Maryland’s First Stabilization Center to Open in Baltimore
According to city officials, the center will be a safe place for people under the influence of drugs and alcohol to sober up and receive short-term medical and social interventions, medical screening and monitoring, and referrals to behavioral health and social services.
City officials announced Wednesday plans for a stabilization center in Baltimore, Maryland, as part of the city’s efforts to combat the opioid crisis. The stabilization center would be the first in the state and would serve as a safe place for drug users to receive basic first aid, withdrawal management, and screening and referral to treatment on-site for those with a substance use disorder.
According to city officials, the center will be a safe place for people under the influence of drugs and alcohol to sober up and receive short-term medical and social interventions, medical screening and monitoring, and referrals to behavioral health and social services. Patients who need it may also be introduced to buprenorphine, an alternative drug used to treat opioid addiction.
“We are in the middle of a national epidemic for opioid addiction and overdose and yet we are still treating people with the disease of addiction different than anyone with any other disease,” Baltimore Health Commissioner Dr. Leana S. Wen said. “The stabilization center is one step in the direction of on-demand, evidence-based and compassionate treatment for people with the disease of addiction.”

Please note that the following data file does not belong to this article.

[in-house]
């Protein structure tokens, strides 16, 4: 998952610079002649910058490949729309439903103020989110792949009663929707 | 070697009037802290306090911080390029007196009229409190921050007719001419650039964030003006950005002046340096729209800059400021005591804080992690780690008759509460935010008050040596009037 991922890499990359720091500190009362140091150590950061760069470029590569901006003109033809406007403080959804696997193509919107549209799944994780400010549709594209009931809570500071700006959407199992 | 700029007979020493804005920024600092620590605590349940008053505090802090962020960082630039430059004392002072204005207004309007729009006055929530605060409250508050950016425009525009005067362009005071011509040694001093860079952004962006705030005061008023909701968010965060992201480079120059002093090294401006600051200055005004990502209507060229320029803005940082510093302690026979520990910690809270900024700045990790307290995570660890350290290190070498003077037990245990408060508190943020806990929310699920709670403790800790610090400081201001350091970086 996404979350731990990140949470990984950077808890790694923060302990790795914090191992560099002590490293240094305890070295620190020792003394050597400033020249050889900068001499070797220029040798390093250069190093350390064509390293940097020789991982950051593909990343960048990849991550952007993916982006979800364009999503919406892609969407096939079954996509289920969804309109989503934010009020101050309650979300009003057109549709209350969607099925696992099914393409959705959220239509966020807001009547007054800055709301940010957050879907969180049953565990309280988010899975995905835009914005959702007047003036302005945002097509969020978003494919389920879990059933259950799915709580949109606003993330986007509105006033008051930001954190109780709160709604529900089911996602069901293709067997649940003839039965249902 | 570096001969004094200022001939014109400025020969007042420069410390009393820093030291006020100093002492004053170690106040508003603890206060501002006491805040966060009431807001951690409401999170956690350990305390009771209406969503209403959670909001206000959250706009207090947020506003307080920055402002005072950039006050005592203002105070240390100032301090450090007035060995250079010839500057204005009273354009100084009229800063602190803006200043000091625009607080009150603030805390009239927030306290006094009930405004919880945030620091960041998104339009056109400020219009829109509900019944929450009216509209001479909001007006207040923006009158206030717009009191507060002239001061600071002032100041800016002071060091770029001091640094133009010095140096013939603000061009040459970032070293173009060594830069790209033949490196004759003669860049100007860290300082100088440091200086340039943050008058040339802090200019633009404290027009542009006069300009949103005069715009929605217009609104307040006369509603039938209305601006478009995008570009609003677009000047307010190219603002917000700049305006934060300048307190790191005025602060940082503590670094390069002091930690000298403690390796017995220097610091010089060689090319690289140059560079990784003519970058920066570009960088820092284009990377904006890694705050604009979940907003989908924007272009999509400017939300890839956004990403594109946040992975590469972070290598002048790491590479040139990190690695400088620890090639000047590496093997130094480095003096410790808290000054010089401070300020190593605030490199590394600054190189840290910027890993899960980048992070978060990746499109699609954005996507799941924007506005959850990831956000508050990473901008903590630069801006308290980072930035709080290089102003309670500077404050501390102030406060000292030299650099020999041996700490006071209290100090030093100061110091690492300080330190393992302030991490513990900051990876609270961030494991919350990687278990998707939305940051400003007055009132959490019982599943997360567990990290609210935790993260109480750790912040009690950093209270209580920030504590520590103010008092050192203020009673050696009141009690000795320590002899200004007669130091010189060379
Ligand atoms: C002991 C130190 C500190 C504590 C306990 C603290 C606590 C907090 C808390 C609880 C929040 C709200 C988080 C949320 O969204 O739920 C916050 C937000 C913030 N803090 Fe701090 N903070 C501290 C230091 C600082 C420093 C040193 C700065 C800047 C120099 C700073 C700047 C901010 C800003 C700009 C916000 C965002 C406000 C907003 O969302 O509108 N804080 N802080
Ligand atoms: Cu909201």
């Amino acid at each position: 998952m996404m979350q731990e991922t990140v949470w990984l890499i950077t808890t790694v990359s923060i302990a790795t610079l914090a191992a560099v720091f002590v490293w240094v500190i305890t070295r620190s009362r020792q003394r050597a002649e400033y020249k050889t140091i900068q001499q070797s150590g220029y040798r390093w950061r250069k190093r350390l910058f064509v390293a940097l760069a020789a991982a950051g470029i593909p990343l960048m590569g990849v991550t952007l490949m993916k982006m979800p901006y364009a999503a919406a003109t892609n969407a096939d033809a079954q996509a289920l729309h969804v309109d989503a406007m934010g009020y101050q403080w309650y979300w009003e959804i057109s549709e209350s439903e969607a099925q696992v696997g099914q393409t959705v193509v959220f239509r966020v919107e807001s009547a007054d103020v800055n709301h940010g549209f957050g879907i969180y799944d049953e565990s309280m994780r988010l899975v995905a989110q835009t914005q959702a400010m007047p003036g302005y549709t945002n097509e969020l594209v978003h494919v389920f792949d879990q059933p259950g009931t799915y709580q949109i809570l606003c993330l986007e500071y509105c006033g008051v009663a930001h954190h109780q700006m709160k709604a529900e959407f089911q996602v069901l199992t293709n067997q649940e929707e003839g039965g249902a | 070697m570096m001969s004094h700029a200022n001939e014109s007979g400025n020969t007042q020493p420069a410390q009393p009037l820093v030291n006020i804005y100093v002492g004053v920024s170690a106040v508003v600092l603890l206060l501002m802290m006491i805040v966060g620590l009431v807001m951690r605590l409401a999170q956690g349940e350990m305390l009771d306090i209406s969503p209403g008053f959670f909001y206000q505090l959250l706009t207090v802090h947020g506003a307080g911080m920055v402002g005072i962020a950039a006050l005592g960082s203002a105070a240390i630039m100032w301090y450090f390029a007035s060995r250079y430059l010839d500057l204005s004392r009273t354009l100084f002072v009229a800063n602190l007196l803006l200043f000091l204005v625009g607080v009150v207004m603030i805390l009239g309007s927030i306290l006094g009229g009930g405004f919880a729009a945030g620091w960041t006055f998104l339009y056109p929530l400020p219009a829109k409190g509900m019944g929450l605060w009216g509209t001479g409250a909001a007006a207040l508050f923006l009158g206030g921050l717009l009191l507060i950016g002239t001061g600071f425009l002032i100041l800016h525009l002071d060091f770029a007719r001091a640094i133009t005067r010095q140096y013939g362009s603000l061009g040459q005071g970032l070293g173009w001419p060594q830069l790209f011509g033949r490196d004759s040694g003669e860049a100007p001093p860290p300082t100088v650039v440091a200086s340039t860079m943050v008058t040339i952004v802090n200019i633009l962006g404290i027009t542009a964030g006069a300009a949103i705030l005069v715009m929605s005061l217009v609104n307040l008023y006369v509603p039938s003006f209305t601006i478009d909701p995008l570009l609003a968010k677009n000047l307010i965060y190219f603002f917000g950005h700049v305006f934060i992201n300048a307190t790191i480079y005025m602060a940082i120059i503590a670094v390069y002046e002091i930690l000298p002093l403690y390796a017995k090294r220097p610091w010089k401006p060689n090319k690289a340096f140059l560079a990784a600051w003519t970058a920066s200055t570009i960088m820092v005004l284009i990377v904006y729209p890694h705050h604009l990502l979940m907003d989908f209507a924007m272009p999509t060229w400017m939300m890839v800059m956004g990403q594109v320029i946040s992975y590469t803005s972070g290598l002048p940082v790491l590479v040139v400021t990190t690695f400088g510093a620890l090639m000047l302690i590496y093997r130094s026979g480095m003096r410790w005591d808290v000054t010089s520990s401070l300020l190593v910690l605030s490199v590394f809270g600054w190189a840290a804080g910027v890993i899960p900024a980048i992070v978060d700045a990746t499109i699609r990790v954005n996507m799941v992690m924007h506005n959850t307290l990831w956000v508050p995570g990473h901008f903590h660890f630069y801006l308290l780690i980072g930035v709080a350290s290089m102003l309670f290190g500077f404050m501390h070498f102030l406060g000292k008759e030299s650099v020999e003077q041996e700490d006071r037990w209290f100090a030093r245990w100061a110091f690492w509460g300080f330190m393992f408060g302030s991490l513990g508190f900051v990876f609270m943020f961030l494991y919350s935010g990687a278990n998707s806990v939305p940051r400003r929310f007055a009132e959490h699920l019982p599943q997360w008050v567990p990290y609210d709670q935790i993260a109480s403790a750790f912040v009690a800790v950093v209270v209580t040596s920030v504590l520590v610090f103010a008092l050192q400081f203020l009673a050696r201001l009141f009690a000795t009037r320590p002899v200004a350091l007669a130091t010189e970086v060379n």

Patients will have to be brought by ambulance to the center, where emergency medical technicians will decide who fits the criteria for the center’s services, Wen said. The center will not take walk-ins.
According to the Maryland Department of Health, the state experienced 1,501 opioid-related deaths between January and September last year, included 1,173 deaths related to fentanyl, a synthetic opioid 50 to 100 times more potent than heroin. The largest number of deaths were in Baltimore.
The Baltimore City Health Department and Behavioral Health System Baltimore secured $3.6 million in capital funds in the state budget to build the center, and Maryland’s Department of health is providing $2.6 million for operating expenses.
Officials said the center will open next spring, though a pilot center will open on Monday.